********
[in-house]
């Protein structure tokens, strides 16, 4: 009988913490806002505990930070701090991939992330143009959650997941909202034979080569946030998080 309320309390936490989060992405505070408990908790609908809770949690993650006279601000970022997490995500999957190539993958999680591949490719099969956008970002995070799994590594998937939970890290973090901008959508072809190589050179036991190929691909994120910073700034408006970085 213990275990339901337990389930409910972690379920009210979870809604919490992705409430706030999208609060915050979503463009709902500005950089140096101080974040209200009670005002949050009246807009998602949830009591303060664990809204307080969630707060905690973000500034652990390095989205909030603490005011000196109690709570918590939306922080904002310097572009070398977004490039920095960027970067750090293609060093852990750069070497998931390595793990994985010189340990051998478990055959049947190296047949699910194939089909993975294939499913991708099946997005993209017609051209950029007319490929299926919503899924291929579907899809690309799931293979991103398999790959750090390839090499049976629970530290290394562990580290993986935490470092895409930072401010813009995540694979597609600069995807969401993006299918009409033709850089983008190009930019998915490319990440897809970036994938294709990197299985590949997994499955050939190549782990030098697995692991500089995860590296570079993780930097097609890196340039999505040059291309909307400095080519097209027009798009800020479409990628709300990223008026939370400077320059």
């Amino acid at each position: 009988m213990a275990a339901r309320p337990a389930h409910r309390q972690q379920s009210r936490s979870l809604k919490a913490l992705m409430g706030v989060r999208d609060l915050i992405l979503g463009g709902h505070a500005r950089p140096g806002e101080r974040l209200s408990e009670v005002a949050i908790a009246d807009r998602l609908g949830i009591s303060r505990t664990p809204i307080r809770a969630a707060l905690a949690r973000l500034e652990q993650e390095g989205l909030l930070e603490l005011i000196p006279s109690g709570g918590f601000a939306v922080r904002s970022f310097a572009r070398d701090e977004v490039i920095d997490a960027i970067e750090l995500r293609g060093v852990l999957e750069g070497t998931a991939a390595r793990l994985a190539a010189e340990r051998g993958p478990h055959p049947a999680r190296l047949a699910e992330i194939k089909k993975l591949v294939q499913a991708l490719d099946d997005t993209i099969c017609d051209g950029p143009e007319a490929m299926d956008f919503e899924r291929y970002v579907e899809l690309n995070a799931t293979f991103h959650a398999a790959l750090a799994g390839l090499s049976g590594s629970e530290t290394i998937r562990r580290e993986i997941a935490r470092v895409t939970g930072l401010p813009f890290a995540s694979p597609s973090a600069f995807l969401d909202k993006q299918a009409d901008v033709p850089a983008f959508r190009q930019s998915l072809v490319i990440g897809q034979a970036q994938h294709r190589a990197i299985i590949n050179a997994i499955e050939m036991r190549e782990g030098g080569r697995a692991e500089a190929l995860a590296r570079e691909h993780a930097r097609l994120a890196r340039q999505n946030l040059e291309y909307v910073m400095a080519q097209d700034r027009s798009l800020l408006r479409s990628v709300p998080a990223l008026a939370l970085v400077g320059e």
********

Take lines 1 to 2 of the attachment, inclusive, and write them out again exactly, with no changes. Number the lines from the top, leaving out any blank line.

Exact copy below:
[in-house]
């Protein structure tokens, strides 16, 4: 009988913490806002505990930070701090991939992330143009959650997941909202034979080569946030998080 309320309390936490989060992405505070408990908790609908809770949690993650006279601000970022997490995500999957190539993958999680591949490719099969956008970002995070799994590594998937939970890290973090901008959508072809190589050179036991190929691909994120910073700034408006970085 213990275990339901337990389930409910972690379920009210979870809604919490992705409430706030999208609060915050979503463009709902500005950089140096101080974040209200009670005002949050009246807009998602949830009591303060664990809204307080969630707060905690973000500034652990390095989205909030603490005011000196109690709570918590939306922080904002310097572009070398977004490039920095960027970067750090293609060093852990750069070497998931390595793990994985010189340990051998478990055959049947190296047949699910194939089909993975294939499913991708099946997005993209017609051209950029007319490929299926919503899924291929579907899809690309799931293979991103398999790959750090390839090499049976629970530290290394562990580290993986935490470092895409930072401010813009995540694979597609600069995807969401993006299918009409033709850089983008190009930019998915490319990440897809970036994938294709990197299985590949997994499955050939190549782990030098697995692991500089995860590296570079993780930097097609890196340039999505040059291309909307400095080519097209027009798009800020479409990628709300990223008026939370400077320059």